Upon arriving on the island-cay, our first order of business was peeling the pineapple, and making some pineapple tea base. Using the pineapple tea as a base, we added fresh coconut water, freshly chopped coconut meat and pineapple, ample amounts of rum and a shot of fresh lime to create our first drink and christen our stay on the island with the first of many happy hours.

And then there was fresh sea bass.

The Sandy Cay

½ cup Pineapple tea (see above)
¼ cup fresh coconut water
2 shots dark rum
1 tbsp. chopped coconut
2 tbsp. chopped pineapple
Dash fresh lime juice

Mix the liquid ingredients together and then add the fruit. Stir and serve in fancy plastic glasses .

My Thai Pie

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I cannot get enough of big, classic South Asian flavor combinations, especially those that build on coconut, citrus and chile. So when a local pie-baking contest came up, with a category for most creative, I set to work on  pulling together a new dessert that capitalized on the rich, layered flavor combinations of my favorite Thai soup, tom kha gai.

The end result: a butter-enriched coconut chess pie infused with lime, ginger and jalapeño.  While not a winner according to the judges, my willing tasters over the weeks preceding the contest seemed to think my tom kha pie was pretty good.

Cuckoo for Coco Bread

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The best cure for a wintery mix—weather-speak for wet, cold, sloppy misery from the sky and DC’s current forecast—is a tropical diversion. If I could get on a plane headed south this second, I would. Alas, my accursed responsibility gene is keeping me from the sun-delivered Vitamin D, ridiculously sweet cocktails and tropical-fruit-laden foods of the Caribbean that I so obsessively crave. Recreating my favorites at home, then, seems to be my best, current option.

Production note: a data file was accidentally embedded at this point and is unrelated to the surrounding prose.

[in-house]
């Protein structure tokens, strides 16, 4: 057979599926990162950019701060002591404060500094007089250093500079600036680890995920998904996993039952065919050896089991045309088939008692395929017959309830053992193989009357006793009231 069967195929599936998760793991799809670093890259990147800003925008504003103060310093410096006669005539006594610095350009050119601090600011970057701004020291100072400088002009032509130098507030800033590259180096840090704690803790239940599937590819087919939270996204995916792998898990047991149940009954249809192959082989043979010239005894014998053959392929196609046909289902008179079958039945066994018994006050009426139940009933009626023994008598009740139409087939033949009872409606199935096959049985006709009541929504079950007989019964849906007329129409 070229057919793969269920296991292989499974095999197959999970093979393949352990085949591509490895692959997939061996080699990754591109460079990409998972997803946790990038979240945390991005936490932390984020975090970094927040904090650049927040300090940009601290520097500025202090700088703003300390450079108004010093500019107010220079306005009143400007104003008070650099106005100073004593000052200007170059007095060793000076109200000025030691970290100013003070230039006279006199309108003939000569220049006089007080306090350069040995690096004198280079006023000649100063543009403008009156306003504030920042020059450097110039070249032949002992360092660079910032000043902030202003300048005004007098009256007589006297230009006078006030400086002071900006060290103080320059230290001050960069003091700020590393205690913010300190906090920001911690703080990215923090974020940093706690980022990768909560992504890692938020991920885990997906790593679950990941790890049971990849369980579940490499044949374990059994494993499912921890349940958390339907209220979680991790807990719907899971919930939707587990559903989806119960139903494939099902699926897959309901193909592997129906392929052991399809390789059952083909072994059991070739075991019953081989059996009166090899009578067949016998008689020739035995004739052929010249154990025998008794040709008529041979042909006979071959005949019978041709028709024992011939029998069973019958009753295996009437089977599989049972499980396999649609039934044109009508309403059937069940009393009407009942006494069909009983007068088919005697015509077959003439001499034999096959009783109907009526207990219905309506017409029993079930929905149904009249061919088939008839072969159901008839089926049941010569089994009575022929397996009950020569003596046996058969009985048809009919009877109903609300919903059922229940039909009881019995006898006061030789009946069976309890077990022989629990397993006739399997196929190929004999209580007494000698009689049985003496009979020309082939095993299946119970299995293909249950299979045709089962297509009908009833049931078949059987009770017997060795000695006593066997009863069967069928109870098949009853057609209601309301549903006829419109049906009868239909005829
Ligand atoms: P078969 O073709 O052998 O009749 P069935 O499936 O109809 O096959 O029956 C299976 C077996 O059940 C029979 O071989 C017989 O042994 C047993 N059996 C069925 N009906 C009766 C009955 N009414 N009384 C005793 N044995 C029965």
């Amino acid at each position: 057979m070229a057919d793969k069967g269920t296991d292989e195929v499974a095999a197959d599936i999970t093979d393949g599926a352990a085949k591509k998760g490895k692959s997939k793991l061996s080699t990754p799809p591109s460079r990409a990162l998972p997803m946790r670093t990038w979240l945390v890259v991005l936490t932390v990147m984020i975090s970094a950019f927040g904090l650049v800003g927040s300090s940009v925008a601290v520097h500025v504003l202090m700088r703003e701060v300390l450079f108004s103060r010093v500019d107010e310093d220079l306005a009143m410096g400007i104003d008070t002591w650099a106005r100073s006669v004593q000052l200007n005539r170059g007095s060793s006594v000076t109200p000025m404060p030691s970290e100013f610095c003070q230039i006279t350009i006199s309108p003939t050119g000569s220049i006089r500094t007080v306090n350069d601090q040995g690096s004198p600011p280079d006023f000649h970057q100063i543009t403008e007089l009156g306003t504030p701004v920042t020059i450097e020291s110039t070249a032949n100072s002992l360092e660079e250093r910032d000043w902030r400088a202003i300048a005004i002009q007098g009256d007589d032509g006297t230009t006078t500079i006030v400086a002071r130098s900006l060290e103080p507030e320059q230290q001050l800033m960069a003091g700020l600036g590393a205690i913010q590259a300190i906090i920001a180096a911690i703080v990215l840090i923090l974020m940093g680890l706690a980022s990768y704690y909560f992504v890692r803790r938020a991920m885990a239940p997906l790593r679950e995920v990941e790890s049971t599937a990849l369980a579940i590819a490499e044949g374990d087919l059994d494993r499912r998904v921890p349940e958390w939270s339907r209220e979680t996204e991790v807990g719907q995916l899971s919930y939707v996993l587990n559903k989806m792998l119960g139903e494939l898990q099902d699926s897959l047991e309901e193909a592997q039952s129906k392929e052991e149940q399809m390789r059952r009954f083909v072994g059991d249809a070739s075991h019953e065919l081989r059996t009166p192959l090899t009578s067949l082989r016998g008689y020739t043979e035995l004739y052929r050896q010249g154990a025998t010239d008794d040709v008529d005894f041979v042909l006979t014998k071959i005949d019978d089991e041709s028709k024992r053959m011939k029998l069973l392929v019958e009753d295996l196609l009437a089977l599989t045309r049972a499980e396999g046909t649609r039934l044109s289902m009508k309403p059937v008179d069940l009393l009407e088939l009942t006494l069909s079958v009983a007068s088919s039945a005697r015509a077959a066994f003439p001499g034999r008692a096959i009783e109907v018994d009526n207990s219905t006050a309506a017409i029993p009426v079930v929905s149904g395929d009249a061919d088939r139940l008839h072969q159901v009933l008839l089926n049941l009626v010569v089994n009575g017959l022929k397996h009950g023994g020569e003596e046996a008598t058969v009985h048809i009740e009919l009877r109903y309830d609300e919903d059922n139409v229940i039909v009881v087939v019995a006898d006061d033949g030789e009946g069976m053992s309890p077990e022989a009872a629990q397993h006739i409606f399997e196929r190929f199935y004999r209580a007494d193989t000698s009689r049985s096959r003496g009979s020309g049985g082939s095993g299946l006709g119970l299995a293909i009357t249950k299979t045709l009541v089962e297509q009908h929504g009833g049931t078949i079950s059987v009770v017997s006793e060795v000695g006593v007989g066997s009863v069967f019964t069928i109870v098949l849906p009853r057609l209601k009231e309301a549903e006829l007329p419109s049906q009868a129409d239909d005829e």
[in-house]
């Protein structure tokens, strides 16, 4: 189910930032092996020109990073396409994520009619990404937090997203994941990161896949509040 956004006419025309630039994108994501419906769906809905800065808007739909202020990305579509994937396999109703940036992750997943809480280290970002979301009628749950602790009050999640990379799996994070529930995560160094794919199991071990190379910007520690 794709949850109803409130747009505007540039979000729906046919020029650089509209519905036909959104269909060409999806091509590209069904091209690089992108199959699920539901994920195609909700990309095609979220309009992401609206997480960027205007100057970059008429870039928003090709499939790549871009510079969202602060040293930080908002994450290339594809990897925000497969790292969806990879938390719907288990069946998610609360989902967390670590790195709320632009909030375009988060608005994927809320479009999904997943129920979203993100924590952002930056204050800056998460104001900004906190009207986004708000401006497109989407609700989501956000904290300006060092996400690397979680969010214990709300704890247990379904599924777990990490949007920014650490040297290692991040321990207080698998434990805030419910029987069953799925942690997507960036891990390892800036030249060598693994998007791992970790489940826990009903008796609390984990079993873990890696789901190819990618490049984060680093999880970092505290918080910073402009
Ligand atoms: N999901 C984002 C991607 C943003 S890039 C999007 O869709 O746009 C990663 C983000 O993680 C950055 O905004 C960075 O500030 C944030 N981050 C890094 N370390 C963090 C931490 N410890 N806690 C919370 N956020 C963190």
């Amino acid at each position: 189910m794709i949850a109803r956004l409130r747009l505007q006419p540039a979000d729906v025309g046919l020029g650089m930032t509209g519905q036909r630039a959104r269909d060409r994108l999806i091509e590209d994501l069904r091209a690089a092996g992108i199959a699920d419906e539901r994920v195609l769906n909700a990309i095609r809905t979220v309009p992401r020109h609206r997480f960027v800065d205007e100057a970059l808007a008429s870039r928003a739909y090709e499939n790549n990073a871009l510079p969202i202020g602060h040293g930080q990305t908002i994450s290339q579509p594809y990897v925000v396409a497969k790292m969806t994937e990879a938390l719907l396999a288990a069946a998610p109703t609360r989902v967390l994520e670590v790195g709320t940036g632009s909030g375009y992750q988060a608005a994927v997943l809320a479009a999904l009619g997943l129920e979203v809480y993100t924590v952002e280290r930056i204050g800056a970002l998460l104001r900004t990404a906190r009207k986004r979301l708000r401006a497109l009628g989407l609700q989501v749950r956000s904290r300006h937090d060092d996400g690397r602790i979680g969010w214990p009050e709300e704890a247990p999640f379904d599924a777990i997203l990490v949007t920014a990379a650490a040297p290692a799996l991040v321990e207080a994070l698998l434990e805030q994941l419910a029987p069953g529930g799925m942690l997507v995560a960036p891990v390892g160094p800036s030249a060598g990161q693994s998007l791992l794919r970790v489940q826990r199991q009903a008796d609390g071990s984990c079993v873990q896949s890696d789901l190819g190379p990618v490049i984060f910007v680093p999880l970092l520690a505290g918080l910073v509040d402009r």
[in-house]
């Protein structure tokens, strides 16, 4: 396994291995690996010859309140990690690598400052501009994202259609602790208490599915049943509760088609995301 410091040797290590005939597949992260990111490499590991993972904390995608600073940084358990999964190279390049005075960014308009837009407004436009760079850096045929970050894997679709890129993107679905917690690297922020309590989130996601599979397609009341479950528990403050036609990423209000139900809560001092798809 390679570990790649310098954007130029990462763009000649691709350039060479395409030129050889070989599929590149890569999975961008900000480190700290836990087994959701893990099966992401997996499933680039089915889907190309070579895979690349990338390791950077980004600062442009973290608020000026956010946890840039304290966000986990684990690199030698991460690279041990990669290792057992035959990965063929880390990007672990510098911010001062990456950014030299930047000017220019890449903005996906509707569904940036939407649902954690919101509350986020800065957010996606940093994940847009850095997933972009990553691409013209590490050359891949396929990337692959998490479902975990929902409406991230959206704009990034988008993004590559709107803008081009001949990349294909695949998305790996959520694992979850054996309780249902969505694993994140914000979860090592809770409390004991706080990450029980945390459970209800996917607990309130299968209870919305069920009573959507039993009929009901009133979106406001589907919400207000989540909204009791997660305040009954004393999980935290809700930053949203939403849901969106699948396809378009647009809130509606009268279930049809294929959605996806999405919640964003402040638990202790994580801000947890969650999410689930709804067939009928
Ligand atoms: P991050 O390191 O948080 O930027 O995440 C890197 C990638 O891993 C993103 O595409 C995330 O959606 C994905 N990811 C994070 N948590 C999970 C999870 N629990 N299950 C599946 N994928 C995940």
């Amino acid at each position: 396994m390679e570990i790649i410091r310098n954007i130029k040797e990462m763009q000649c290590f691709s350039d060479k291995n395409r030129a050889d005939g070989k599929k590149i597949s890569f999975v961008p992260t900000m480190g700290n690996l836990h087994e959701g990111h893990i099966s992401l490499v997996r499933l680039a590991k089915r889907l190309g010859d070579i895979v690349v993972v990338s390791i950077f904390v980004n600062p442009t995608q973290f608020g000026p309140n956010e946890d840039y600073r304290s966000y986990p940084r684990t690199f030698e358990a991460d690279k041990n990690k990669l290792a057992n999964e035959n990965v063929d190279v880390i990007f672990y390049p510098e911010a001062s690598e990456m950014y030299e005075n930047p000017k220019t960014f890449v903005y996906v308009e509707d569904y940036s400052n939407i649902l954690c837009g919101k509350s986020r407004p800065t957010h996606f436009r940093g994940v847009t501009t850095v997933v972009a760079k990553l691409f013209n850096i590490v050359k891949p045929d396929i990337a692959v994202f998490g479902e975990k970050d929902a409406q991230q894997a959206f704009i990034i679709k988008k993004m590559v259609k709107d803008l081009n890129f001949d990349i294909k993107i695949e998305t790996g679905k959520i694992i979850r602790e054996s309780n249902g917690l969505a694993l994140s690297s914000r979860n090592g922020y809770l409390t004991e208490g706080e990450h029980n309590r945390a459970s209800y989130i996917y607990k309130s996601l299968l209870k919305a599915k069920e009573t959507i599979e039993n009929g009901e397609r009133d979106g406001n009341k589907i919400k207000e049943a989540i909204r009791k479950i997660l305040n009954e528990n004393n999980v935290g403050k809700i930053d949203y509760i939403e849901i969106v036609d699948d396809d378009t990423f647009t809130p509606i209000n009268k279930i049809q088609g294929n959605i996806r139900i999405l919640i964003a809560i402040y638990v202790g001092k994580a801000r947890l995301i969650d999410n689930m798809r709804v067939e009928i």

When I was in Roatán, Honduras, a century ago (read: 1.5 years), we greeted morning every day at one of the many laid-back food joints lining the turquoise water at Half Moon Bay. The breakfasts themselves were unspectacular—except for a delicious, toasted bread that came with every meal. We raved about it to our unimpressed wait staff. They told us, “It’s just bread.” The look on their face said, “Ridiculous gringas.”

But it wasn’t just bread. It was airy, cakey, with a large crumb and, while not sweet, definitely had something more going on than water, flour and yeast.  We asked and asked for a recipe or at least the secret ingredient. Finally, some poor woman took pity on us and let on that it was made of coconut.

Honduran pan de coco is a staple on the Bay Islands and, if my research holds, the brainchild of the Garífuna people who inhabit the area. It is bread, not pound cake, with flour and yeast transformed by unsweetened shredded coconut and/or coconut milk. (The recipe, like any staple handed down over time, varies on this and other points.) The coconut neither overwhelms nor weighs down what is definitely a white bread—a slice of which will make the best toast you’ll ever eat. Slathered with butter, it has changed my latitude.

Meanwhile, speaking of tropical drinks, the poison of choice on Roatán is the Monkey La La. Sweet enough to crack your teeth, it is the house specialty at the Sundowner, despite frequent island power outages. (The La La allegedly contains ice cream.) Try at your own risk and plan on a hearty breakfast–with pan de coco!–to soak up your sins and bring your glucose down to a more reasonable level.